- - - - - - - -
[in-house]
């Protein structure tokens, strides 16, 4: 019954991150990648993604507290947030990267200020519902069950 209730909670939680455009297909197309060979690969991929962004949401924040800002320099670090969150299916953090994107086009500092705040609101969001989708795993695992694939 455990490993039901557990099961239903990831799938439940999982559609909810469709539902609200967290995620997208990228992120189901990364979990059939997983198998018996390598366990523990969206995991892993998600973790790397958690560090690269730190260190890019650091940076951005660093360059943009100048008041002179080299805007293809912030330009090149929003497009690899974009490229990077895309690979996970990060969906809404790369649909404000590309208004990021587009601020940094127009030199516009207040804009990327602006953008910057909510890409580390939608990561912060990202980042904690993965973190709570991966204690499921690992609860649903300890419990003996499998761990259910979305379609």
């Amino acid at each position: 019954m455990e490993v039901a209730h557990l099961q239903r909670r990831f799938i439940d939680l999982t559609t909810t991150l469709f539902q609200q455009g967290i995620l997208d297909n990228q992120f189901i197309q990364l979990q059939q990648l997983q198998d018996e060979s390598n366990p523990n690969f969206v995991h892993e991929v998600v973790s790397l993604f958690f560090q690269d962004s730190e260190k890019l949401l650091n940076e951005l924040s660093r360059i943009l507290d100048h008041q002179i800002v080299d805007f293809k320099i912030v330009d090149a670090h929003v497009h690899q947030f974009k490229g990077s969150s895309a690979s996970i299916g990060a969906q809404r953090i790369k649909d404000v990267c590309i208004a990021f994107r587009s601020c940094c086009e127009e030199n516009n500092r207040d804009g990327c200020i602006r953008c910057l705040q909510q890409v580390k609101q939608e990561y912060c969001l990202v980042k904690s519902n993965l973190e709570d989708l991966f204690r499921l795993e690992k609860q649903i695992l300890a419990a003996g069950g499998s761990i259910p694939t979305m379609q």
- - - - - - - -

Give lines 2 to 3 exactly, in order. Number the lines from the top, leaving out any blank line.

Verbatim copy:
């Protein structure tokens, strides 16, 4: 019954991150990648993604507290947030990267200020519902069950 209730909670939680455009297909197309060979690969991929962004949401924040800002320099670090969150299916953090994107086009500092705040609101969001989708795993695992694939 455990490993039901557990099961239903990831799938439940999982559609909810469709539902609200967290995620997208990228992120189901990364979990059939997983198998018996390598366990523990969206995991892993998600973790790397958690560090690269730190260190890019650091940076951005660093360059943009100048008041002179080299805007293809912030330009090149929003497009690899974009490229990077895309690979996970990060969906809404790369649909404000590309208004990021587009601020940094127009030199516009207040804009990327602006953008910057909510890409580390939608990561912060990202980042904690993965973190709570991966204690499921690992609860649903300890419990003996499998761990259910979305379609």
């Amino acid at each position: 019954m455990e490993v039901a209730h557990l099961q239903r909670r990831f799938i439940d939680l999982t559609t909810t991150l469709f539902q609200q455009g967290i995620l997208d297909n990228q992120f189901i197309q990364l979990q059939q990648l997983q198998d018996e060979s390598n366990p523990n690969f969206v995991h892993e991929v998600v973790s790397l993604f958690f560090q690269d962004s730190e260190k890019l949401l650091n940076e951005l924040s660093r360059i943009l507290d100048h008041q002179i800002v080299d805007f293809k320099i912030v330009d090149a670090h929003v497009h690899q947030f974009k490229g990077s969150s895309a690979s996970i299916g990060a969906q809404r953090i790369k649909d404000v990267c590309i208004a990021f994107r587009s601020c940094c086009e127009e030199n516009n500092r207040d804009g990327c200020i602006r953008c910057l705040q909510q890409v580390k609101q939608e990561y912060c969001l990202v980042k904690s519902n993965l973190e709570d989708l991966f204690r499921l795993e690992k609860q649903i695992l300890a419990a003996g069950g499998s761990i259910p694939t979305m379609q």